A day wasted

April 1st has come and gone and I did not get a single prank played. Sitting in solitude before a monitor doesn't lend itself to tomfoolery and I don't think the kids whose papers I was grading would find it all that funny.

My Sylvan kids were April Fooled out by the time I got them. Now that I work the last two hours of the day, I tend to get the high schoolers who are too cool for that sort of thing. And I did not even want to get the girls started.

I wish one thing had been a colossal joke, however. Our hot water heater is out and is inconveniently located behind a wall panel behind my scrapbooking/piecing table in my overstuffed crafting closet. Dowlan and I spent almost two hours last night getting stuff moved around, picked up, put away and tossed so we could get to the panel. Before I reveal the shocking secret, some backstory needs to come into play.

The year I started teaching, I had a huge classroom and a small budget. And let's not forget that, as an elementary music teacher, I did nine shows a year and all the backdrops, props and set pieces, while minimal, were still part of my job. Fortunately for me, one of my mom's friends retired that spring after teaching elementary music for something like thirty years. Mom brought me a van-load of her bulletin board and scenery pieces. Some of it was really funky vintage stuff. A lot of it was handmade.

I taught four years and quit when Charlie was born. Dowlan had just replaced our hot water heater with a tankless unit, so I filled the rest of the hot water heater closet floor to ceiling with large tubs of teaching materials, stacks upon stacks of laminated decorations and poster and bags containing fourteen years' worth of ballet, tap and jazz costumes. It has been in that closet for nearly three years now.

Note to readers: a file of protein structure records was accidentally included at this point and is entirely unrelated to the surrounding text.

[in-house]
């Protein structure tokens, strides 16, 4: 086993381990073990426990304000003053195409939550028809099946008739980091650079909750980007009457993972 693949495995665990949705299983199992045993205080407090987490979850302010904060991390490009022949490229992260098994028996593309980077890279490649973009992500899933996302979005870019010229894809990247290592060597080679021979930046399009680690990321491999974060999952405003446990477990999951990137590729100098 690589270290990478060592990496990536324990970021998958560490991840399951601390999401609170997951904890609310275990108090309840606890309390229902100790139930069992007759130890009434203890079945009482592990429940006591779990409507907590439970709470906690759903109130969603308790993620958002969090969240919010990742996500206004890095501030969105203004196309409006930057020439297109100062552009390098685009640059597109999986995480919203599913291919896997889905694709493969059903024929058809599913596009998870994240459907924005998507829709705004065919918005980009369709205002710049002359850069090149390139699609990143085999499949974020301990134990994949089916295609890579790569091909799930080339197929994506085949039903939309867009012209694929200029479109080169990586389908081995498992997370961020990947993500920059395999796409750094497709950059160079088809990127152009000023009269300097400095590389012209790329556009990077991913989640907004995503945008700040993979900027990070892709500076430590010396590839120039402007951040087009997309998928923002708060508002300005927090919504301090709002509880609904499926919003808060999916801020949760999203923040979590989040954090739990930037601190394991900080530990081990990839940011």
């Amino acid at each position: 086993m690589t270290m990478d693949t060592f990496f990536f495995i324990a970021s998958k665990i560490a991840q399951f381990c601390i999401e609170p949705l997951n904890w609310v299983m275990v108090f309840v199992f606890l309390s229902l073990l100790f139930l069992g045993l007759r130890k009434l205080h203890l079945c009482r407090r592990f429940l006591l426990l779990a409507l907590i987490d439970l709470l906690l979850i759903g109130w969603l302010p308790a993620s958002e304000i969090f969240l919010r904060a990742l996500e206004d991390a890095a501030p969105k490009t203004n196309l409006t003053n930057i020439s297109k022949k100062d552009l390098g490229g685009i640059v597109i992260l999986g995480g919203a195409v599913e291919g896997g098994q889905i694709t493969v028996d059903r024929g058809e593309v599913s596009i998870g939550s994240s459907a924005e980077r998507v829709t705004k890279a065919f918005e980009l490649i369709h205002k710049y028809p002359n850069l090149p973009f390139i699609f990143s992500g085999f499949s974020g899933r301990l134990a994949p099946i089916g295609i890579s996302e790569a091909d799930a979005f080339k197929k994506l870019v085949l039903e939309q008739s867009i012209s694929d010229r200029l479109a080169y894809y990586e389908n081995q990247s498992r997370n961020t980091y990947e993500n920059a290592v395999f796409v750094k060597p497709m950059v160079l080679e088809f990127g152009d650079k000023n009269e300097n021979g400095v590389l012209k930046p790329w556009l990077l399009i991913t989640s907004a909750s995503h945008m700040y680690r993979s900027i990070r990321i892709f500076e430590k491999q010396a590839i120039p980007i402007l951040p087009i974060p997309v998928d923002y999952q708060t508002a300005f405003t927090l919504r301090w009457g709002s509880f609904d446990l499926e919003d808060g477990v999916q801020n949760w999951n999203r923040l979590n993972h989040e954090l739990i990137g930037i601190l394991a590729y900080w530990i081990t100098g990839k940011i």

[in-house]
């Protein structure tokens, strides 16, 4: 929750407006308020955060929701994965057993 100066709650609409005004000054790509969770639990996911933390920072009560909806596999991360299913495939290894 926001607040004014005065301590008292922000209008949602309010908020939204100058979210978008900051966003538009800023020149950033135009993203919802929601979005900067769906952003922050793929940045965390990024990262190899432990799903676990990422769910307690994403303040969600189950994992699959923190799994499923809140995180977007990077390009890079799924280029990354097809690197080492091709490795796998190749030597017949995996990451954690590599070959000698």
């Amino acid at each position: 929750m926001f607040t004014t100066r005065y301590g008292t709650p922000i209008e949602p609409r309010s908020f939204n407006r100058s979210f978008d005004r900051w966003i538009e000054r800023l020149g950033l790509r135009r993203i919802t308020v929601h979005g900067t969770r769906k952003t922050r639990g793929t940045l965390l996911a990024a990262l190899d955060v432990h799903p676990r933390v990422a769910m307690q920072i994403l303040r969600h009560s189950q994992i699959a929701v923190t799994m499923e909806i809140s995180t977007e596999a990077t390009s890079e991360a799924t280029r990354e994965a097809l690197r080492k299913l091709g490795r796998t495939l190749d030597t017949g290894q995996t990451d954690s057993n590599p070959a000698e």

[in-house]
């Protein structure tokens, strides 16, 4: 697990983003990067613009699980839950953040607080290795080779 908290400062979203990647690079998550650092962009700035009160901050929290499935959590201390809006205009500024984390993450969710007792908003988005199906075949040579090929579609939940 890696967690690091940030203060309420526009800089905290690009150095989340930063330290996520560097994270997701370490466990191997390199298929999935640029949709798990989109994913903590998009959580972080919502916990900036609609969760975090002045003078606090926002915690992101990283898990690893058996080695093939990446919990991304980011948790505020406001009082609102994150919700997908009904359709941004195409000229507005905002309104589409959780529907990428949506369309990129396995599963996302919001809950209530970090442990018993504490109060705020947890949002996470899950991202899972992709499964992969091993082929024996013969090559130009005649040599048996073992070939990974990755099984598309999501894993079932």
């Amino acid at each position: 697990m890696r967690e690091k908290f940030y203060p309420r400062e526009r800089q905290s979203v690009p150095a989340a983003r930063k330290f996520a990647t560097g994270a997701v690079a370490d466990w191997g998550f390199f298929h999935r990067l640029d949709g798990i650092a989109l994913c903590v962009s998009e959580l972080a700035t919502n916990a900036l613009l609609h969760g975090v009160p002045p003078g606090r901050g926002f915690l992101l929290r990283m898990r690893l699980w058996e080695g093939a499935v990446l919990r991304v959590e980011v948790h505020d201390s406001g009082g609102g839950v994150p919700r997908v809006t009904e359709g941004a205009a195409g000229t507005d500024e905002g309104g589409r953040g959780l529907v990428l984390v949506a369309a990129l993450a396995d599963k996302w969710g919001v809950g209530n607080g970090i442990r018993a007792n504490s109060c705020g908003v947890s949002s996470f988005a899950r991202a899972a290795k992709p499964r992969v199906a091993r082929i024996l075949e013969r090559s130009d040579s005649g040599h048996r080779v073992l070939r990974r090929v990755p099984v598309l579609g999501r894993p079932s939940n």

We opened the wall panel to discover all my teaching materials covered in rat crap. Covered. Giant flying cockroaches kept attacking as we tried to figure out how to handle the mess. (Yes, I know they're technically palmetto bugs. No, that doesn't make my irrational fear of them suddenly dissipate.)


We worked on it til after midnight then decontaminated ourselves, closed it back up with some killer in there and then watched reruns way into the night because there was just no sleeping that off. I left for work at 7:30 this morning and got home at 8:30 this evening to a trashed house and a tired husband who has finally made it to the hot water heater and is trying to now figure out what is wrong with it.

Oh, and did I mention that my in-laws are coming tomorrow night for an extended weekend stay?


Betsy said...

Man alive woman.... I wish I could come over there and hug you. What a horrible day!!

Anonymous said...

I hate it when people say that it wasn't a cockroach--it was a palmetto bug. Hello! Same thing:

The American cockroach is also known as the water bug, flying water bug and, in some areas of the South, the palmetto bug. It is the largest of the common species, growing to 1.5 inches or more in length. It is reddish-brown, with a pale brown or yellow border on the upper surface of the pronotum. Both the male and female are fully winged. The wings of the male extend slightly beyond the tip of the abdomen, while those of the female are about the same length as the abdomen.

There is nothing worse than having one of those nasty buggers fly at you.

austinrosebuds said...

A cockroach is a cockroach is a cockroach. They seem to be supersized in this state.

Sorry for the crap (literally) - if only it had been an April's Fool joke.

Sending good vibes your way!

Deb said...

Ugh... that makes my skin crawl!!!